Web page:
for(int state=0;state<NUM_STATES;state++)
{
ns0 = next_state_arr[state][0];
ns1 = next_state_arr[state][1];
os0 = output_state_arr[ns0][0];
os1 = output_state_arr[ns1][1];
d0 = hamming_distance(os0,input[t]);
d1 = hamming_distance(os1,input[t]);
// since the state machine starts at state 0 at time 0
// we will only compute for state transtions of 0
if(t==0 && state==0)
{
acc_metric[ns0][t] = d0;
acc_metric[ns1][t] = d1;
}
if(t>0)
{
unsigned int acc_metrics[2];
unsigned int prev_metric;
prev_metric = acc_metric[state][t-1];
acc_metrics[0] = d0+prev_metric;
acc_metrics[1] = d1+prev_metric;
if(acc_metrics[0] < acs[ns0]) {
acs[ns0] = acc_metrics[0];
}
if(acc_metrics[1] < acs[ns1]) {
acs[ns1] = acc_metrics[1];
}
acc_metric[ns0][t] = acs[ns0];
acc_metric[ns1][t] = acs[ns1];
}
}
}
```

Before we get into the more code for this PSK31 Viterbi Decoder let’s look at the output of the `acc_metric`

array in a form that is easy to understand. This table is generated from an input of the following output states:

`unsigned int input[INPUT_LENGTH] = {0,3,2,1,0,0,1,0,1,1,1,3,1,1,0,2,2,1,3,0};`

It is important to note that this received sequence has no bit errors. Thus, the accumulated branch metric at the end will be zero.

```
acc_metrics:
t= 0 1 2 3 4 5 6 7 8 9 10 11 12 13 14 15 16 17 18 19
------------------------------------------------------------------------------------
0 0 2 3 4 4 4 5 5 6 6 4 6 4 5 5 3 4 5 7 0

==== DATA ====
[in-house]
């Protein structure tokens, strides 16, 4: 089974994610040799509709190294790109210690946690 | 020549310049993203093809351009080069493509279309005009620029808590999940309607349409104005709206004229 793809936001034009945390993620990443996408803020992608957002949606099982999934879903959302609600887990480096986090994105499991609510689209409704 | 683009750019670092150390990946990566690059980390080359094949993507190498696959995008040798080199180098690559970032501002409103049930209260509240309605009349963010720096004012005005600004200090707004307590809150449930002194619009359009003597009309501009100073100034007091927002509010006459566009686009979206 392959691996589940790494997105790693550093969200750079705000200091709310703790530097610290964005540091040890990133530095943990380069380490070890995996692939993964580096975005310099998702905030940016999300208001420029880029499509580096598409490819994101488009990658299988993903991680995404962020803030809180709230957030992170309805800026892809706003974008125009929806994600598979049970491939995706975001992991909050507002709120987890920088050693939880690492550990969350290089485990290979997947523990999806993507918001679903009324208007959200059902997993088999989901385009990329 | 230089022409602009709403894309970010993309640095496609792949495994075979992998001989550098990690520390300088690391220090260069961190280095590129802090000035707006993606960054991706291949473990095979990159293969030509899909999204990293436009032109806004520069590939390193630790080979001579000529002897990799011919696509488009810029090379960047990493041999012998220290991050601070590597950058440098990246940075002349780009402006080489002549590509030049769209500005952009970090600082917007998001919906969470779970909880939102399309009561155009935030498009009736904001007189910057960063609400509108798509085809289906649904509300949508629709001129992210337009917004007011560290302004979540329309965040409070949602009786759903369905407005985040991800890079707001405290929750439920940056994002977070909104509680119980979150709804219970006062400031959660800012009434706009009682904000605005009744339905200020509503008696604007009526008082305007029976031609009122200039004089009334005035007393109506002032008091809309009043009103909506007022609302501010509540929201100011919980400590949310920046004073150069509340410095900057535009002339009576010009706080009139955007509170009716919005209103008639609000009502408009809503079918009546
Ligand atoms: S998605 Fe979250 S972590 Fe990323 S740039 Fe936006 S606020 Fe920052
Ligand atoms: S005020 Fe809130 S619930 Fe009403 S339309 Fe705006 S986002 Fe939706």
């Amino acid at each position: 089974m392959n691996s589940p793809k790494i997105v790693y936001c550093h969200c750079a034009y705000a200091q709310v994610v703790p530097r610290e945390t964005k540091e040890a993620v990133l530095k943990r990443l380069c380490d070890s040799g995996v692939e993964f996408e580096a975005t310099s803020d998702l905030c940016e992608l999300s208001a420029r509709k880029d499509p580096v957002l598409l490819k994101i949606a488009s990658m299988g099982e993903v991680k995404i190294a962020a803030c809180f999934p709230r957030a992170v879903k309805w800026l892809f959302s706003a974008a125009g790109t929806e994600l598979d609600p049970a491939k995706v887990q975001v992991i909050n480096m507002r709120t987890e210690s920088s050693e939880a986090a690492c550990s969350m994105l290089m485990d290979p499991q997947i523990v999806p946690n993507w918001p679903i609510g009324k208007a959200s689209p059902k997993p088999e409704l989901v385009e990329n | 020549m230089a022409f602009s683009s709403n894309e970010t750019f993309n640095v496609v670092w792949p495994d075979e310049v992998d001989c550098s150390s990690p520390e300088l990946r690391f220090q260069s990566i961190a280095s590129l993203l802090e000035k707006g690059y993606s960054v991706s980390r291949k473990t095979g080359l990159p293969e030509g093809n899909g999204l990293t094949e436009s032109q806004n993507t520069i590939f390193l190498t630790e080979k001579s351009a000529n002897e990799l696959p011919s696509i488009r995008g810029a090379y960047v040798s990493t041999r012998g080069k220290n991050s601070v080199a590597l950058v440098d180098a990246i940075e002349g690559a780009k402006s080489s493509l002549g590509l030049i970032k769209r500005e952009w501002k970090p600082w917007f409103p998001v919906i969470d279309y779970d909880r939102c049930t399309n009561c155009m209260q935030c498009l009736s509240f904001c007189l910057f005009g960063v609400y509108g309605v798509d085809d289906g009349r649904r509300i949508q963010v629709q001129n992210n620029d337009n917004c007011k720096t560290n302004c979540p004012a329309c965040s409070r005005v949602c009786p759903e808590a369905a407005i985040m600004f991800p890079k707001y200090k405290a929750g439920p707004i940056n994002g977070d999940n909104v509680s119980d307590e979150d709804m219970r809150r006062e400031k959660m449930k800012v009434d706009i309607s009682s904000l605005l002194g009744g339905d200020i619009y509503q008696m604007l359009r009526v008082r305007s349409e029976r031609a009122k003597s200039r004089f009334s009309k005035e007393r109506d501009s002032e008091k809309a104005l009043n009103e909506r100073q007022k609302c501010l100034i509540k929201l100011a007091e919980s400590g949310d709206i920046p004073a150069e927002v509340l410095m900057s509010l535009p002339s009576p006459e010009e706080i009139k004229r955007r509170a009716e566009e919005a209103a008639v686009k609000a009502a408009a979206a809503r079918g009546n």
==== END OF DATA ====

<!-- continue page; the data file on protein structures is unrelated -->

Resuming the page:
1 2 0 3 4 6 6 5 7 6 6 4 4 4 5 7 3 4 5 5 2
2 9 3 0 5 5 4 5 6 5 7 5 5 6 6 6 0 3 6 6 3
3 9 3 2 3 5 4 3 6 3 5 3 5 4 4 6 2 5 4 6 3
4 9 10 3 2 6 6 6 6 7 6 2 5 7 5 4 3 0 5 4 4
5 9 10 5 0 6 6 4 6 5 4 0 5 5 3 4 5 2 3 4 4
6 9 11 4 3 3 5 5 3 6 4 3 5 6 5 4 4 3 5 6 3
7 9 9 4 3 5 7 5 5 6 4 3 3 6 5 6 4 3 5 4 5
8 9 10 12 3 3 7 3 4 5 3 3 3 5 0 6 6 5 0 6 5
9 9 10 10 5 3 7 5 4 7 5 5 3 7 2 6 4 3 2 6 5
10 9 9 11 6 2 8 4 6 6 6 5 0 6 3 5 5 5 3 3 6
11 9 11 11 6 0 6 4 4 6 6 5 2 6 3 3 5 5 3 5 4
12 9 9 10 5 5 5 3 7 4 6 5 3 6 4 7 5 5 4 5 5
13 9 11 10 5 3 3 3 5 4 6 5 5 6 4 5 5 5 4 7 3
14 9 10 11 4 4 6 0 6 4 5 4 4 3 3 6 5 6 3 6 5
15 9 10 9 6 4 6 2 6 6 7 6 4 5 5 6 3 4 5 6 5
16 9 9 11 10 5 5 6 5 5 3 4 3 4 6 2 6 4 6 0 7
17 9 11 11 10 3 3 6 3 5 3 4 5 4 6 0 6 4 6 2 5
18 9 10 12 10 6 4 5 5 4 0 4 6 3 3 3 7 6 3 3 6
19 9 10 10 12 6 4 7 5 6 2 6 6 5 5 3 5 4 5 3 6
20 9 10 11 10 7 3 3 5 3 3 5 6 0 5 4 6 7 5 4 4
21 9 10 9 12 7 3 5 5 5 5 7 6 2 7 4 4 5 7 4 4
22 9 9 10 11 8 2 6 6 5 4 6 5 3 6 5 4 6 6 3 6
23 9 11 10 11 6 0 6 4 5 4 6 7 3 6 3 4 6 6 5 4
24 9 10 9 12 6 5 6 4 2 6 7 6 5 7 5 3 5 7 5 6
25 9 10 11 10 6 5 4 4 0 4 5 6 3 5 5 5 7 5 5 6
26 9 11 10 11 5 3 4 3 3 5 6 7 5 6 4 6 6 6 6 3
27 9 9 10 11 7 5 4 5 3 5 6 5 5 6 6 6 6 6 4 5
28 9 11 11 11 4 4 6 0 4 5 6 6 5 4 3 6 6 4 5 5
29 9 9 11 11 6 6 6 2 4 5 6 4 5 4 5 6 6 4 3 7
30 9 10 10 11 7 5 7 3 5 5 5 4 6 6 5 5 3 6 5 6
31 9 10 12 9 7 5 5 3 3 3 3 4 4 4 5 7 5 4 5 6
```

This width of this table are time samples, we have 20 time samples, this is because we have an input of length 20. The depth of this table is each of the 32 states. Effectively, this is a Trellis diagram but the numbers inside represent the branch metrics as it transitions. Feast your eye on the 0 metrics that are in each column. It is also important to note that at `t=0`